How I raised money for my school’s glee team

Entry by Katharine da Costa, Essex Public School, Guest Blogger

There is no coincidence that I love the show “Glee” and after attending last year’s high school show choir championships, I recognized what a rewarding experience it was for the secondary students. Despite no show choir experience of my own and limited music training, I decided to start a show choir this year at my elementary school.

A little background first. My school is small, only about 90 Grade 7 and 8’s and they had never had any experience like this before. I work in the TDSB and this year teach Drama and Dance, Phys. Ed. and Health. Our school is comprised of many newcomers to Canada—lovely families. We don’t do a lot of field trips or have many presentations at our school because a lot of the students simply can’t afford it. Usually $10 a ticket is the unspoken maximum that we will request from a family for a special event.

Knowing that there were entry fees, musical arrangement fees, transportation costs, guest teachers to bring in, and costumes to be bought, I was already thinking in the summer about how in the heck I was going to pull this off. That and the fact that I knew I wouldn’t have a lot of financial support was making me nervous. So when I had assembled the team and brought them to their first meeting, the top of the agenda was money. How can we raise money? The usual suggestions were given—bake sale, candy grams, garage sale, blah, blah, blah. Yeah, this was going to be a tough road ahead.

Well, after mulling it over for a while, I decided that I had to be aggressive in my efforts to get this glee team off the ground. So, I hit the pavement. After school one day I circulated the neighbourhood with a prepared speech in my head. I held my head up high and did it for the kids. I told the local businesses in the community who I was, what I had started at their local elementary school, and the great experience this would be for these kids. Then I told them any form of sponsorship would be greatly appreciated.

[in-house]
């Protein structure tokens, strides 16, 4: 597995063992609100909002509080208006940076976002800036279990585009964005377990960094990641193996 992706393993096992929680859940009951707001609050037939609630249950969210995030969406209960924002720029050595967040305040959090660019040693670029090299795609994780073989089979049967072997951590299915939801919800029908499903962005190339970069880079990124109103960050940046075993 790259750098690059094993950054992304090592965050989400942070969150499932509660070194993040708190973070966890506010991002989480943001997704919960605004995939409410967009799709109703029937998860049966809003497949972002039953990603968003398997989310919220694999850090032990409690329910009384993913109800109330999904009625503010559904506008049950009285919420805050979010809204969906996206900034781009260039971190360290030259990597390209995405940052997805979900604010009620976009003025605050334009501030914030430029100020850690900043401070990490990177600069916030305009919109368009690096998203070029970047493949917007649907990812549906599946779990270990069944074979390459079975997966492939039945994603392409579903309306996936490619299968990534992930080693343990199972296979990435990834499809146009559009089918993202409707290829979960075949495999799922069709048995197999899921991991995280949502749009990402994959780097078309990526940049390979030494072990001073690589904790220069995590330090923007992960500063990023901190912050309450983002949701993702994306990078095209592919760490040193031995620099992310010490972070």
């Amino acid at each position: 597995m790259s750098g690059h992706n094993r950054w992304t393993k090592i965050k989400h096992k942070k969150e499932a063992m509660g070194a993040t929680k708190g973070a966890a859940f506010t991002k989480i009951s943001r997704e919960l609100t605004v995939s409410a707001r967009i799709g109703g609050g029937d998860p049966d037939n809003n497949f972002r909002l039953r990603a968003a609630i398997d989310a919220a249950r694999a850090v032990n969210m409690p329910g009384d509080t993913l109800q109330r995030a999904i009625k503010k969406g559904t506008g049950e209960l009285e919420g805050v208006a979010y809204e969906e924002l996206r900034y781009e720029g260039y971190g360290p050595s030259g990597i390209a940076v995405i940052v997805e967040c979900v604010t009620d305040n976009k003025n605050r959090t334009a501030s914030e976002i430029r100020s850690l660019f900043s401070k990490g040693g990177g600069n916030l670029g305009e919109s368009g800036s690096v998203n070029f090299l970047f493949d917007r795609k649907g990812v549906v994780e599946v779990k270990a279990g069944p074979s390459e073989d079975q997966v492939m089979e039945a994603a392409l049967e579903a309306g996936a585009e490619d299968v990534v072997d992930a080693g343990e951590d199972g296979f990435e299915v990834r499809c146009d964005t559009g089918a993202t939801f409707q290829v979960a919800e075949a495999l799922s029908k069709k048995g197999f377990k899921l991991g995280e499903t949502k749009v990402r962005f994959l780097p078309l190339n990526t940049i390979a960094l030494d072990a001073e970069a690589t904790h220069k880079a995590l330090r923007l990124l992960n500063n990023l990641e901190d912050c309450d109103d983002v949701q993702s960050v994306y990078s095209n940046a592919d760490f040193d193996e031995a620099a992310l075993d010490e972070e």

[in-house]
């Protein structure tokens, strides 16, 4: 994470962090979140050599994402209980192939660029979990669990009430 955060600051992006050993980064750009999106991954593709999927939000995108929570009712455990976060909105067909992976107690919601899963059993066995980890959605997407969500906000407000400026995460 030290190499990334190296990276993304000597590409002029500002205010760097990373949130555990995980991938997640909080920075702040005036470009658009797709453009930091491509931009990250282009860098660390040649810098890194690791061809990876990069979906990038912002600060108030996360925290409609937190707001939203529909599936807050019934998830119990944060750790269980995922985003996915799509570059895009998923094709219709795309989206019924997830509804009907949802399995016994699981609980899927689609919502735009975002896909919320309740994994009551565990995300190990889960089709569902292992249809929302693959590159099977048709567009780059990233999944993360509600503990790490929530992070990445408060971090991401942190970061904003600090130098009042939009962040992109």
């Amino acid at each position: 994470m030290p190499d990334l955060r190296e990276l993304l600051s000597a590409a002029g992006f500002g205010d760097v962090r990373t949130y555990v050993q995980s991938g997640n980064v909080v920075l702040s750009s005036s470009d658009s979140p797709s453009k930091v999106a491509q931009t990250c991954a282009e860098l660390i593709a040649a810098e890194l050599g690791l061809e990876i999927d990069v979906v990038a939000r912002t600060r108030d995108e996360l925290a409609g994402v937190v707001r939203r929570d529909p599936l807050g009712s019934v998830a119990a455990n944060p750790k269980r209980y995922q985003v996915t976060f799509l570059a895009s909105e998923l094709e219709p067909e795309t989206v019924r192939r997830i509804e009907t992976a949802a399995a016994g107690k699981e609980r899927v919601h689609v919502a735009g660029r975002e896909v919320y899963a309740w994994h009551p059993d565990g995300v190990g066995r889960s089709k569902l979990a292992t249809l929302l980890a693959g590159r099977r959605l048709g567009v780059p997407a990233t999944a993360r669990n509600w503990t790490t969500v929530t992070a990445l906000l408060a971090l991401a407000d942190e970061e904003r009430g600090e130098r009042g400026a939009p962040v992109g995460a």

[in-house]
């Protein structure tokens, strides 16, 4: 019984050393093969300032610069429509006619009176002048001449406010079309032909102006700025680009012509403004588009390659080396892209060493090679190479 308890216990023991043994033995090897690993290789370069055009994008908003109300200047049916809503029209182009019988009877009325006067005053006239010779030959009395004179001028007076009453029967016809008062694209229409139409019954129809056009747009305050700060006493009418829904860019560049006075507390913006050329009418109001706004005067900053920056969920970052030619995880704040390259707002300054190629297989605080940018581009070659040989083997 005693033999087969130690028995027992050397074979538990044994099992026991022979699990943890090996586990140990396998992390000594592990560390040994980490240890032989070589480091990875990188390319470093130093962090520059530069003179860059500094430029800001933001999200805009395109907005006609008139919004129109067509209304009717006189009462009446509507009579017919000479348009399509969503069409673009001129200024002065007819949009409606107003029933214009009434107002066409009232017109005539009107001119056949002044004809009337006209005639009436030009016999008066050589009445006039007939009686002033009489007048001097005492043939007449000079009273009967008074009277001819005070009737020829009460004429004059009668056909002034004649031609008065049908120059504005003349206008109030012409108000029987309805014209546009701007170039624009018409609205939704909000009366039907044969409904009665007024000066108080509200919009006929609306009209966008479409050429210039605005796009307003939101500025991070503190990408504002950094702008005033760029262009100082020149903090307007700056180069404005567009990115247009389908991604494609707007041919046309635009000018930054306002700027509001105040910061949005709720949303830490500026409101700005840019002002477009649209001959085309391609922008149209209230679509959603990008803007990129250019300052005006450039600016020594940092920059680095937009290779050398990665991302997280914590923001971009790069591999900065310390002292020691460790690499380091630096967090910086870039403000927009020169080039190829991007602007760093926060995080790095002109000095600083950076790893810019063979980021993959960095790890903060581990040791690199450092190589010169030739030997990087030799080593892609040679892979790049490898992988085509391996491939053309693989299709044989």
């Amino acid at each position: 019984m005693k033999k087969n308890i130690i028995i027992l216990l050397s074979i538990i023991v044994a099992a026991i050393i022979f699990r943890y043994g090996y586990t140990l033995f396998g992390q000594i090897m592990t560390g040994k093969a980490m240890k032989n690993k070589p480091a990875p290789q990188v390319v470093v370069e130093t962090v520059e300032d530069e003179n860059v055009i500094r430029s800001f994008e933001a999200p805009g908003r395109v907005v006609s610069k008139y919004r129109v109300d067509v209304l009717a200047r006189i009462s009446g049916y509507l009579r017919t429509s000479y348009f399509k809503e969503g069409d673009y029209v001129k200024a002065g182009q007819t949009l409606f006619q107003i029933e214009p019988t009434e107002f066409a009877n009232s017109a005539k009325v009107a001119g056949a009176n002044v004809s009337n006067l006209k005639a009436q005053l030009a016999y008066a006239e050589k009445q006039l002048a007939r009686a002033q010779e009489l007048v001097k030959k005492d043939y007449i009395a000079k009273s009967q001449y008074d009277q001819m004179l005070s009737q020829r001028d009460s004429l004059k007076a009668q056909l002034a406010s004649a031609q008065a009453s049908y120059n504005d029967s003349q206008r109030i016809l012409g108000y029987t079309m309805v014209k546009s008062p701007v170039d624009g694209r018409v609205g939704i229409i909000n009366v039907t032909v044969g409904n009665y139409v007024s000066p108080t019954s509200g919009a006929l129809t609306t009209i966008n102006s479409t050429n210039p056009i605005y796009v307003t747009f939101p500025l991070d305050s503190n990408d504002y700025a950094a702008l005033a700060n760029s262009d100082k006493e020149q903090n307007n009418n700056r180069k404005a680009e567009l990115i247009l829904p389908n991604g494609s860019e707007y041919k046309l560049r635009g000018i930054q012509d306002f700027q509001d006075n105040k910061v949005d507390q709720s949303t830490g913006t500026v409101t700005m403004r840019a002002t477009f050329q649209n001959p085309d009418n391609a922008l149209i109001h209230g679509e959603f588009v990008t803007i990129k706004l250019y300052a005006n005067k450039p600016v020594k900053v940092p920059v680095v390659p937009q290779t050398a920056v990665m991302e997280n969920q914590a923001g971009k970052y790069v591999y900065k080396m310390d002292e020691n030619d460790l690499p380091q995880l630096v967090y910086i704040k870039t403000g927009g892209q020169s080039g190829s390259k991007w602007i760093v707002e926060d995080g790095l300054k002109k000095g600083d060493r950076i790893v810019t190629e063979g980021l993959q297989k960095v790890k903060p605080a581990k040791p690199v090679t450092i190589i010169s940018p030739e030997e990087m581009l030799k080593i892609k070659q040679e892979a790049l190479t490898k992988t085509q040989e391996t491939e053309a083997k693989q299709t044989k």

After about 1.5 hour I jumped on the TTC with a large smile on my face. By and large, it was an easy sell. I received commitments of both product and cash donations from a grocery store, coffee house, a bank, car dealership, spa salon, and a restaurant. The products I used to auction or raffle off at our winter concert. There, I put the glee team to work as they hustled to sell raffle tickets and just get the word out that they were a part of this great new thing at the school. They were hyped and did a great job. Of course, they also closed the show with the one song they had already learned. And the crowd loved them. Afterwards, another amazing surprise—we got a $500 donation from a father of one of the kids who is a president of a large company. That turned out to be the largest cash donation.

In return, I promised these companies signage at both our winter and spring concert as well as mentions in our programs. They were also invited to our spring concert at the school with VIP seating as our glee team will be in full force at that time. I also had the kids sign their names in a card with little messages.

Now I admit, it was w-o-r-k. It was work to prepare a speech, to get out in the community, to organize the raffle and silent auction and the tables that displayed these items, to get the kids hyped, to collect all the money, and the list goes on and on. It has afforded me however, the ability to do what I want to do with my glee team. Including expenses, I raised just over $2000. Not bad for a rookie gleek, eh?

I am writing this because I know many of you have the same financial struggles at your schools. Don’t despair, if I did it, you can too. I am just like you. I have a busy life—two children under 6 at home, extra curricular activities, report cards, etc, etc. I have good time management skills and these have come in handy when organizing all this stuff (granted with a little help from others). This has given me a real sense of accomplishment. I look forward to seeing the finished product but most of all, seeing my kids enjoying this experience as they build a lifetime of memories has been the greatest reward. Good luck to all and I look forward to meeting you in April. Can’t wait!

This entry was posted in blog. Bookmark the permalink.

What do you think? Let us know.

Your email address will not be published.